CPAN Testers & pre-requisite reporting

Seeing as b.p.o won't let me comment on others' blog entries, I'm posting here.

This is in reply to brian's recent post about a trial version of Test::More.

Firstly. @preaction CPANTS != CPAN Testers. They are two very different projects.

Secondly, this is a conversation that has cropped up before, and I'm still in two minds about it. Short answer: I tend to side with brian. The tester platform shouldn't be doing any testing with the trial/development releases of pre-requisities, unless the tester is going to manually filter the results and send to the pre-requisite author if appropriate. I do understand Ether's perspective too, and there is merit in having these reports, but they more often target the wrong author.

Longer answer: The difficulty we have once the reports hits the Metabase, is that all the parsing into the CPAN Testers databases cannot know whether the test failures are because of the pre-requisite or the distribution being tested. The fault could be in the pre-requisite, but equally as Ether notes, the pre-requisite could be the next release and the distribution being tested makes assumptions that are no longer true. The analysis site, run by Andreas, could possibly highlight this with a suitable corpus of reports, but it too wouldn't necessarily know whether the pre-requisite or the distribution being tested is at fault. It takes a human to determine that.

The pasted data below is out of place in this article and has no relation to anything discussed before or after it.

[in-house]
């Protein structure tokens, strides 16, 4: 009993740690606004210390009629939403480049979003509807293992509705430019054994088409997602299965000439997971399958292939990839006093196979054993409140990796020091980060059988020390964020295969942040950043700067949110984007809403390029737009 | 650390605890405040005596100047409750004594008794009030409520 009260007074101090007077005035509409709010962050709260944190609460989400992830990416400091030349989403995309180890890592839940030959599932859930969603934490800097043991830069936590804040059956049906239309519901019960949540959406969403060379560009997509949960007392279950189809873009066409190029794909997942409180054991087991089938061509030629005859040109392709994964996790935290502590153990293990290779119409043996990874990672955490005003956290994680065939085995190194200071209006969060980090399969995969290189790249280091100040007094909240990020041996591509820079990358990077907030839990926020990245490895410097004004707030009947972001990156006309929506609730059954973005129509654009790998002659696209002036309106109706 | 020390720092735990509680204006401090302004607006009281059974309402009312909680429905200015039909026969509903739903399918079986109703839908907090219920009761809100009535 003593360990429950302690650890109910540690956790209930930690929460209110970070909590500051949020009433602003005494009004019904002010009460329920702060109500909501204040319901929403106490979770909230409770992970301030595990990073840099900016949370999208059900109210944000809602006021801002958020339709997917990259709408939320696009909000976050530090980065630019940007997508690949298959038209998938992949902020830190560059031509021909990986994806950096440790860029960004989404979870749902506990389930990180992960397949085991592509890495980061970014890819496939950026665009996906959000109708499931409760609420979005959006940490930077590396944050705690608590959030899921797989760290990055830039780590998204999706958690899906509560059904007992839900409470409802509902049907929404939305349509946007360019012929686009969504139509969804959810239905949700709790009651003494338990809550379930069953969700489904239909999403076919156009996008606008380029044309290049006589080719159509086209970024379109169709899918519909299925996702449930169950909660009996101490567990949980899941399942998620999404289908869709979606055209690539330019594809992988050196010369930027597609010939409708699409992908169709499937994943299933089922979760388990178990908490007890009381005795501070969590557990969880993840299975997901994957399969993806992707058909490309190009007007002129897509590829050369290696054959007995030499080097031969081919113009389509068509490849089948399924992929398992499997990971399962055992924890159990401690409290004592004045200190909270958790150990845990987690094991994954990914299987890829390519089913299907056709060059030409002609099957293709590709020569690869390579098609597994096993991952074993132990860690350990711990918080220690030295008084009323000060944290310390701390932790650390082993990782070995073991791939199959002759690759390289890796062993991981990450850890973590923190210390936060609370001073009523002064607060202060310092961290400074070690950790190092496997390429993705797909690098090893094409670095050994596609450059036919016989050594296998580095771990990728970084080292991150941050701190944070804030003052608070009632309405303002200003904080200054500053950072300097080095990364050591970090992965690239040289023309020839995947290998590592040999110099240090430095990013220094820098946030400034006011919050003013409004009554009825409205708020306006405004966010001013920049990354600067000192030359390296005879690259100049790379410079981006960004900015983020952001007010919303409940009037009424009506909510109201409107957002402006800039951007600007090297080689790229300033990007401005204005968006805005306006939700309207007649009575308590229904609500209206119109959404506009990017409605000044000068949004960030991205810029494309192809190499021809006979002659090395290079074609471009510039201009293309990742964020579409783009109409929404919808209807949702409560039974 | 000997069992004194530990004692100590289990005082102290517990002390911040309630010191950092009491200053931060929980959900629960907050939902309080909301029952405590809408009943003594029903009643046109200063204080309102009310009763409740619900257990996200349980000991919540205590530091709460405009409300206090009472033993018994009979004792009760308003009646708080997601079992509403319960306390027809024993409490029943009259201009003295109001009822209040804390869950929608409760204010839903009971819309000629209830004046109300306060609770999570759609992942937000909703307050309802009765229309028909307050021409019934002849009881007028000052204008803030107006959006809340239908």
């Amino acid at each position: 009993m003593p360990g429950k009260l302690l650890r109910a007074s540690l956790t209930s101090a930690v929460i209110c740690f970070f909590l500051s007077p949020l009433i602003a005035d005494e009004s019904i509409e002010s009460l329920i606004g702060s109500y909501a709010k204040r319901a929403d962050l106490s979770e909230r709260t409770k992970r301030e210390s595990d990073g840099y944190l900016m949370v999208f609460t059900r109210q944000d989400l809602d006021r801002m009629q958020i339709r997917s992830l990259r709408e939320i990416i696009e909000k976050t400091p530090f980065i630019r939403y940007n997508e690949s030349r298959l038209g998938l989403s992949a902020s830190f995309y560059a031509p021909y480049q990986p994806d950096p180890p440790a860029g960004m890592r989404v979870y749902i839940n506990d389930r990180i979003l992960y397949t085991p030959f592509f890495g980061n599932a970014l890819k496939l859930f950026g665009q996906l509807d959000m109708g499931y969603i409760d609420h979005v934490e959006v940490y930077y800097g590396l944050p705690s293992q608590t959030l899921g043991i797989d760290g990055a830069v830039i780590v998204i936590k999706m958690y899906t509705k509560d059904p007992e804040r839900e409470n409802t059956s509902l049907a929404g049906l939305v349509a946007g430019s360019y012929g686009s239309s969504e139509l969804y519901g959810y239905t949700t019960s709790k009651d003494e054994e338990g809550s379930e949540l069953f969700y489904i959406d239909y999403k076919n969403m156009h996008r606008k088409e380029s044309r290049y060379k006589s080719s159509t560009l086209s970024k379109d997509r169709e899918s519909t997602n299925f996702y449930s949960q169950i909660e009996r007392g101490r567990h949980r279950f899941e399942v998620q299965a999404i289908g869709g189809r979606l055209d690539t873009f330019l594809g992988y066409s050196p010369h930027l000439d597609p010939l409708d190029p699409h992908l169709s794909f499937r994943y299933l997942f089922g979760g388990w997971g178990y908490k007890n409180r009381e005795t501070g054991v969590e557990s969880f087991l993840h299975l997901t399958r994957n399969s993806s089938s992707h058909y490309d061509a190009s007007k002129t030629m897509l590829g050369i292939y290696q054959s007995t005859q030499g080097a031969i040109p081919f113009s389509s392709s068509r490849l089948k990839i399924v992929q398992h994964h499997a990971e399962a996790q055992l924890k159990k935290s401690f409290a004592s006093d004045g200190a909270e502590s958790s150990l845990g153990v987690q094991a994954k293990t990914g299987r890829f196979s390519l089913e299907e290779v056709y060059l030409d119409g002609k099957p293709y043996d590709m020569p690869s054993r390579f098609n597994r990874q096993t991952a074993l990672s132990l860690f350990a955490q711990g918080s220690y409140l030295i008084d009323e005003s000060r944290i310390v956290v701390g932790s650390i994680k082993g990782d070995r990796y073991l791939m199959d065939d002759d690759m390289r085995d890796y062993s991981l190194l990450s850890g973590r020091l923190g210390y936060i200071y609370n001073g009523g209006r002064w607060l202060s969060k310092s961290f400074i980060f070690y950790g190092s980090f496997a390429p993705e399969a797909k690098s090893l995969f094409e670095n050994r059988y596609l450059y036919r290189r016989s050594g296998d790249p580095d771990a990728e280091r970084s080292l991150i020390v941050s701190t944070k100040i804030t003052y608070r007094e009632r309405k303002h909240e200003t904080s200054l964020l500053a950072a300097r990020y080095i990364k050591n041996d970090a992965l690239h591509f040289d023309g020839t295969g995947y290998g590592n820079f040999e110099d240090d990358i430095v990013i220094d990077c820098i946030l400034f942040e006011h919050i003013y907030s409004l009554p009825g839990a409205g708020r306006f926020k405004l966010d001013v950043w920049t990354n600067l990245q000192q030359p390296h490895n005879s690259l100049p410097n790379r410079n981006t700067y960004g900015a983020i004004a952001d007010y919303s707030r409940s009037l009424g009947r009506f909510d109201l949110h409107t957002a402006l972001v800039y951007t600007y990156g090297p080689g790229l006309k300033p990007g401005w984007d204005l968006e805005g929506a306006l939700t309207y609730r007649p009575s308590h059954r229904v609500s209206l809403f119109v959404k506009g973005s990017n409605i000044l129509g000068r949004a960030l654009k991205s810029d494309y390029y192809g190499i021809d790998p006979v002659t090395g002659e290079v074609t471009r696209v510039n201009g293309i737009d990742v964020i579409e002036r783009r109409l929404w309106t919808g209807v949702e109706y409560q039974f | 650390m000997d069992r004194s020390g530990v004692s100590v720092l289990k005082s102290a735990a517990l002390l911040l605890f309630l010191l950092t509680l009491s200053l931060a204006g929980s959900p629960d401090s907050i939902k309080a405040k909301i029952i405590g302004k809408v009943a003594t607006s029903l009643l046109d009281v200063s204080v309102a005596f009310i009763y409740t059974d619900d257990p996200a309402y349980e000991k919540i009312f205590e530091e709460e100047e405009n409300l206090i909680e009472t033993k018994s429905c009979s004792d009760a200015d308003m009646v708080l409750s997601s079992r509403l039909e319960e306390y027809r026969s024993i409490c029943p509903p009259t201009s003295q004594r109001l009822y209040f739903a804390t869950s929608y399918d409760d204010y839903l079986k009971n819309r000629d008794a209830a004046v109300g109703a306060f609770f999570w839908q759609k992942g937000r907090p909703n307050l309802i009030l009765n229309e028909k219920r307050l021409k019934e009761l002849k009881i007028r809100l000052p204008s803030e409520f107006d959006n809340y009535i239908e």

I want CPAN Testers to be helpful to authors, and in this situation it isn't. The wrong author is being alerted, and in order for the right author to be notified, it requires the wrong author to take the time to feedback to the pre-requisite author. It's a step I don't think we should be asking authors to do. In the short term, the solution is to ask testers not to test with trial/development pre-requisites. This could be to ensure smokers test in a clean environment, or to exclude any trial/development releases if you test in batches.

One longer term solution would be to add more logic in the smoker client to re-attribute the report to the pre-requisite. This would require quite a bit of work, and I'm not sure how easy that would be, but it might be worth someone investigating one of the clients to see what could be done. Another solution would be to add logic to the backend parser, which I plan to abstract out to make it easier to use in more applications. However, both of these solutions could still be attributing reports to the wrong author, and we would be back in the same position, just from a different perspective.